In terms of social status, Middle Englanders are what pollsters and marketing analysts call C1s and C2s, otherwise the lower middle class and skilled working class, though analysts at the purer end of the market don't like such labels. "Categorisations always carry the danger of being misleading," says Miranda Phillips from the National Centre for Social Research. "Middle England is a phrase used in the press and politics, rather than in social research. On balance, I think Middle England is likely to be a misleading categorisation. It is simply not that straightforward."

The university effect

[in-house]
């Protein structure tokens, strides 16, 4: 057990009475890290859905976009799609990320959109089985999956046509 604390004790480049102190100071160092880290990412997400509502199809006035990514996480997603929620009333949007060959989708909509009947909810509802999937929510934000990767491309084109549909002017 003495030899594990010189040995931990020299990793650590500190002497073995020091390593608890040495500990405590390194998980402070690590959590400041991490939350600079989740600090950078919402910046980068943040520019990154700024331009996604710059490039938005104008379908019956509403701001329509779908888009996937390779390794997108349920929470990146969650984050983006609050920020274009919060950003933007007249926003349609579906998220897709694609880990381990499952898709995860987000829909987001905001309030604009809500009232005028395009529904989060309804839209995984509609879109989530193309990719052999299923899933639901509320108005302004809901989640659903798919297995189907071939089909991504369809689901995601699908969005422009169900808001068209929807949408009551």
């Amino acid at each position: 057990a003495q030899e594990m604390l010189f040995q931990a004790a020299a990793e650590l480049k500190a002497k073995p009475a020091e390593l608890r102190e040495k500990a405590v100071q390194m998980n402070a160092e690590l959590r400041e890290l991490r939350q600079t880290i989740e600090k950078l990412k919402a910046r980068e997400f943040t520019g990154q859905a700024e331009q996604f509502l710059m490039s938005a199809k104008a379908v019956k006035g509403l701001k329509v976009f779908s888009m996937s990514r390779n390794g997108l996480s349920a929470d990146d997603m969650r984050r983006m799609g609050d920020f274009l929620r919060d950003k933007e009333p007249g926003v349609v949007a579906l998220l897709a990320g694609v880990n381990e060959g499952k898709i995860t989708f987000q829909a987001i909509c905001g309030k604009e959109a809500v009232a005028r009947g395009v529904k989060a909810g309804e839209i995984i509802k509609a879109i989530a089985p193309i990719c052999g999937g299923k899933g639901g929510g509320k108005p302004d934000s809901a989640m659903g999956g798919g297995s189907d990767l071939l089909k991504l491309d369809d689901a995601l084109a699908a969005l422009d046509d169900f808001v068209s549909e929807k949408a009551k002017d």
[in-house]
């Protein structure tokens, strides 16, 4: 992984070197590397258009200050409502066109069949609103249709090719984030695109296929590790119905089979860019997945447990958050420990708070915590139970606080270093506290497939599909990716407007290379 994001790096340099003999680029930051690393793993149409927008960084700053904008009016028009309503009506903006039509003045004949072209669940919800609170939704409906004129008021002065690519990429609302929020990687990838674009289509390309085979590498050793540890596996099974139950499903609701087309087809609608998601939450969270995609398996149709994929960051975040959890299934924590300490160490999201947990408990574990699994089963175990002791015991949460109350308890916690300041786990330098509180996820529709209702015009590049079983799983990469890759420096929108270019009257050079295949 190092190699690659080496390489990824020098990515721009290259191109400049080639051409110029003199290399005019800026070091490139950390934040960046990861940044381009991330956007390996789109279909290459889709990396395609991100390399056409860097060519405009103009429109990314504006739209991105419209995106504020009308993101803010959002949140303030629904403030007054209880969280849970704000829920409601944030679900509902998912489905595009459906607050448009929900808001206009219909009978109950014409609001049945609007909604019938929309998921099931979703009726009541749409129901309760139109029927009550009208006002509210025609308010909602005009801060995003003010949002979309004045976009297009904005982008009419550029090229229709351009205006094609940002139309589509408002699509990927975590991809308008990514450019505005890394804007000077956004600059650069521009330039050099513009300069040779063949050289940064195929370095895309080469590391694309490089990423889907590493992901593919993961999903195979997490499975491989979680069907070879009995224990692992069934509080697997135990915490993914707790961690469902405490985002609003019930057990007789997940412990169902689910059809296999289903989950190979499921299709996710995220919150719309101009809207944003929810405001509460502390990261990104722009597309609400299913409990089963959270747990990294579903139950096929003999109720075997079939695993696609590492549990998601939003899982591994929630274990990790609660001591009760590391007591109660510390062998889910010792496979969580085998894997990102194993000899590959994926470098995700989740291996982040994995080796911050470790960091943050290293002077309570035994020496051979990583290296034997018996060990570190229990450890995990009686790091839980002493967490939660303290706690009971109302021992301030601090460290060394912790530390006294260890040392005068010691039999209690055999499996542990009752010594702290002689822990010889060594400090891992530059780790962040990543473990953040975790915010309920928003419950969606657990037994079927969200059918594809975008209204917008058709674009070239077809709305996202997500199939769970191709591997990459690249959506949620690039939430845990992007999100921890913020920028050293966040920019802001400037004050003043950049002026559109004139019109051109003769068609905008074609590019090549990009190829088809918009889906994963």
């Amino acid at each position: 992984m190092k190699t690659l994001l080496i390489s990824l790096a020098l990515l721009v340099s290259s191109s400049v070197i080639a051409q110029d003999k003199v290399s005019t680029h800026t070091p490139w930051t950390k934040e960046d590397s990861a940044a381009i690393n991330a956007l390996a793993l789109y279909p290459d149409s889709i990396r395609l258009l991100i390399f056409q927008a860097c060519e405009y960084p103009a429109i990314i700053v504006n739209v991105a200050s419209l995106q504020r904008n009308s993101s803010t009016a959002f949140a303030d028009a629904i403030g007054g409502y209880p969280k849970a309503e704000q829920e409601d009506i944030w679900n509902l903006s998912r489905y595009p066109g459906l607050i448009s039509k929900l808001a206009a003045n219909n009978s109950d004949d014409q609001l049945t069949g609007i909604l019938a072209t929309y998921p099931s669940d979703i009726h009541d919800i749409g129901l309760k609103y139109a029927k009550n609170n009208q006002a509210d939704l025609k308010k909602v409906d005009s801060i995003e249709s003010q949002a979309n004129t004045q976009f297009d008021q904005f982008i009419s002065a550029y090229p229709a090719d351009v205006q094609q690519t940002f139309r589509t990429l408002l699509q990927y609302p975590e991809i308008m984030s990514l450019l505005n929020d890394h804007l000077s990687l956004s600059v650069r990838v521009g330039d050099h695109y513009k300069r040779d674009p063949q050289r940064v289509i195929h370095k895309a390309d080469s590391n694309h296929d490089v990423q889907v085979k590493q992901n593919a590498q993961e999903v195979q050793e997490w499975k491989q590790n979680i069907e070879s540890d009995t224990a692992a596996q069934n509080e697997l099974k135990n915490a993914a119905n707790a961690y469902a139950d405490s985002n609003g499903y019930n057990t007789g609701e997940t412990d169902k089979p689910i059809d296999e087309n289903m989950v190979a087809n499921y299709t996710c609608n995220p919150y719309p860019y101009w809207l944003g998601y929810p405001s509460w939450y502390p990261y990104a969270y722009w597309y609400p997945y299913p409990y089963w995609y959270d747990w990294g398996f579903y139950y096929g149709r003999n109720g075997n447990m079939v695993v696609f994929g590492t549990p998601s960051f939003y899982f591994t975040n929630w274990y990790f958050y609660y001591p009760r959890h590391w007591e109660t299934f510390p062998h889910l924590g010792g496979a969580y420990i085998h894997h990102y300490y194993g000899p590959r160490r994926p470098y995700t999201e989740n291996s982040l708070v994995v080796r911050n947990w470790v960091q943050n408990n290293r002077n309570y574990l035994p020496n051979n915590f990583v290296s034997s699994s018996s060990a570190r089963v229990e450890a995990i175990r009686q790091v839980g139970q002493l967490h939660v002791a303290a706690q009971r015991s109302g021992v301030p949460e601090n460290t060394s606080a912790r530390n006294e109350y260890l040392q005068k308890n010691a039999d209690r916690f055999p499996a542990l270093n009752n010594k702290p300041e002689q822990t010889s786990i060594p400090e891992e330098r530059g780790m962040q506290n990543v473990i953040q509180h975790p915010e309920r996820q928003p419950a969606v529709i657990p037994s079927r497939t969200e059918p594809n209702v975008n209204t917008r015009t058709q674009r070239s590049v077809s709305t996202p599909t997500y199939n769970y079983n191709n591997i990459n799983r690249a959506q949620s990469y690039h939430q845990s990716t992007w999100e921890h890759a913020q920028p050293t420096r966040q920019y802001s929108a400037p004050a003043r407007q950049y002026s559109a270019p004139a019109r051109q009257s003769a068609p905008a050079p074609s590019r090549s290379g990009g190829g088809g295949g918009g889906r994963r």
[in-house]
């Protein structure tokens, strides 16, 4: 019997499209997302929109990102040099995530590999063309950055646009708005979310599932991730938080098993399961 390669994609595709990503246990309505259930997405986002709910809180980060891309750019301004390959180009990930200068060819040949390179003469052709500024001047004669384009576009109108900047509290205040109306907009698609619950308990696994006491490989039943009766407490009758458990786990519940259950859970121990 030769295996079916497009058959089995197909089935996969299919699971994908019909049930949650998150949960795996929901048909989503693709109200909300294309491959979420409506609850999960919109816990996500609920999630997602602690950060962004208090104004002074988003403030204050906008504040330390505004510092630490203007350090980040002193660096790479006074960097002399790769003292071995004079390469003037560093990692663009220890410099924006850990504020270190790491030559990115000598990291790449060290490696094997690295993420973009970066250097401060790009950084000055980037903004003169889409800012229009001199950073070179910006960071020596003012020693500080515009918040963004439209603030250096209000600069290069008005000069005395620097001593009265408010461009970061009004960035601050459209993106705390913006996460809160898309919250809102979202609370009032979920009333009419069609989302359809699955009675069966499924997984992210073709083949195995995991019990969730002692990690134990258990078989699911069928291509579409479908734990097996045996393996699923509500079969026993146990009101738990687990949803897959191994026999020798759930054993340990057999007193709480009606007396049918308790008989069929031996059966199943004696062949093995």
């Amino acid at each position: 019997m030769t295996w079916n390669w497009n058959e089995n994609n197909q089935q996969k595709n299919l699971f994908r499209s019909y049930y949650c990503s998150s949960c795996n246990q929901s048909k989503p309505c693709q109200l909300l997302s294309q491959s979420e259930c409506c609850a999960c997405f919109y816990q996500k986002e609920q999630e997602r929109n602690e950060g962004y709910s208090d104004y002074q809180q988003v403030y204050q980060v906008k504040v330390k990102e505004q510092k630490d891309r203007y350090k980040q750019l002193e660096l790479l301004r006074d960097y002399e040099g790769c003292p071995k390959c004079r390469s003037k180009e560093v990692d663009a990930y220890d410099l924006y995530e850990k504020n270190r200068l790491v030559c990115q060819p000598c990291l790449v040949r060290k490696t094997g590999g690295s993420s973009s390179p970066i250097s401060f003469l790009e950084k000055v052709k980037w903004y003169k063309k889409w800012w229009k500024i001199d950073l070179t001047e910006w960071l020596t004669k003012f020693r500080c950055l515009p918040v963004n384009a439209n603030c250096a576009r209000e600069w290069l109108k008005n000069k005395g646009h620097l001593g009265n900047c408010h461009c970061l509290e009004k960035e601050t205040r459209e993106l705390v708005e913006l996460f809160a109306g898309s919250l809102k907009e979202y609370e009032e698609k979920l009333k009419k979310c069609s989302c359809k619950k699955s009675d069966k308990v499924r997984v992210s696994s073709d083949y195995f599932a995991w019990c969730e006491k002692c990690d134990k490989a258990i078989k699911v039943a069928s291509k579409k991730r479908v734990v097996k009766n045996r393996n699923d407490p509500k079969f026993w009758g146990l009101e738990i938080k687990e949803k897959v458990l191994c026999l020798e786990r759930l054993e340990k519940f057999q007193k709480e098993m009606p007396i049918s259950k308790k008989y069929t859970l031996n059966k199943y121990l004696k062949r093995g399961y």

It certainly is not. Class, status and attitudes relate to each other in complex and changing ways and there are many dangers in our apparently insatiable desire to put ourselves - and especially other people - into tidy boxes. Nonetheless, certain key trends are fairly clear. More people are middle class, and more people think of themselves that way; the relationship between social class and both political identification and social attitudes is weakening; and - most interesting of all - the group that can plausibly be defined as being in the "middle" is both more liberal than the stereotype suggests, and becoming more so with each passing year.